Dismiss Notice
Join Physics Forums Today!
The friendliest, high quality science and math community on the planet! Everyone who loves science is here!

Homework Help: Bound charges of a cube

  1. Jul 16, 2008 #1
    1. The problem statement, all variables and given/known data
    Consider a permanently polarized dielectric cube with the origin of the coordinates at the center of the cube. The cube has a side of length a. The permanent polarization of the dielectric is [tex]\vec{P} = c \vec{r}[/tex]. The vector [tex]\vec{r}[/tex] is the radius vector from the origin of the coordinates to the point [tex]\vec{r} (x,y,z)[/tex]. There are no free charges on the system. Compute the bound charges of the system.

    2. Relevant equations
    [tex]\sigma_b=\vec{P} \bullet \hat{n}[/tex]
    [tex]\rho_b=-\nabla \bullet \vec{P}[/tex]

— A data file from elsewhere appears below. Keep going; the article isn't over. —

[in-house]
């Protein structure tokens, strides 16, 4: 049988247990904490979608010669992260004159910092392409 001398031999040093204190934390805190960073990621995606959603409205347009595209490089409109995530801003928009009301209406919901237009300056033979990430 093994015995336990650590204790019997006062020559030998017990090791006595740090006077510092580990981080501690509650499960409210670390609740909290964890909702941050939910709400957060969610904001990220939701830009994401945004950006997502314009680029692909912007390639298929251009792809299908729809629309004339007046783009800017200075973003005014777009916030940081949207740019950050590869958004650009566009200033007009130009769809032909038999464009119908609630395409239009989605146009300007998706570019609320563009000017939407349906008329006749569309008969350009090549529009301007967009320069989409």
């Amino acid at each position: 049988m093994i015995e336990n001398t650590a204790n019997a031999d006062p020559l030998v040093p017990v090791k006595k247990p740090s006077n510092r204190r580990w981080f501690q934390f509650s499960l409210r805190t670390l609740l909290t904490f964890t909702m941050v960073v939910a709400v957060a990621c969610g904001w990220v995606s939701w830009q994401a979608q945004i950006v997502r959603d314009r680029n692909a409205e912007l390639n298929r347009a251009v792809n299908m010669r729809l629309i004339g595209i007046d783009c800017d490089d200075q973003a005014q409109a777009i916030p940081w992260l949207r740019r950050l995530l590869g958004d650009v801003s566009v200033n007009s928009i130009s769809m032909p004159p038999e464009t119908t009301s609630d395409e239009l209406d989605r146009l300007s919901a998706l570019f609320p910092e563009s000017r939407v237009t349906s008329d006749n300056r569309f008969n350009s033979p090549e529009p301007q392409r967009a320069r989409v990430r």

3. The attempt at a solution
    We can see by symmetry that [tex]\sigma_b = 6 \sigma_{b, oneside}[/tex], and also that
    [tex]c\vec{r} \bullet \hat{n}=a/2[/tex] for each face of the cube, so the net bound surface charge is [tex]\frac{3}{4} a^3 c [/tex].

    Assuming the above checks out, the bound volume charge is where I run into difficulty.

    I think something is wrong with the below set-up, but please let me know. Thanks.

    [tex]\rho_b=-\nabla \bullet \vec{P}[/tex]
    [tex]-\nabla \bullet (c \vec{r})=-\nabla \bullet (c \sqrt{x^2+y^2+x^2}) = \frac{x+y+z}{\sqrt{x^2+y^2+x^2}}[/tex] which you would then integrate over the volume for dxdydz (each going from -a/2 to +a/2).
  2. jcsd
  3. Jul 16, 2008 #2


    User Avatar
    Science Advisor
    Homework Helper

    Hi SonOfOle! :smile:

    (use \cdot instead of \bullet :wink:)

    [tex]\nabla \cdot \vec{r}\ =\ \nabla \cdot (x,y,z)\ =[/tex] … ? :smile:
    Last edited: Jul 16, 2008
Share this great discussion with others via Reddit, Google+, Twitter, or Facebook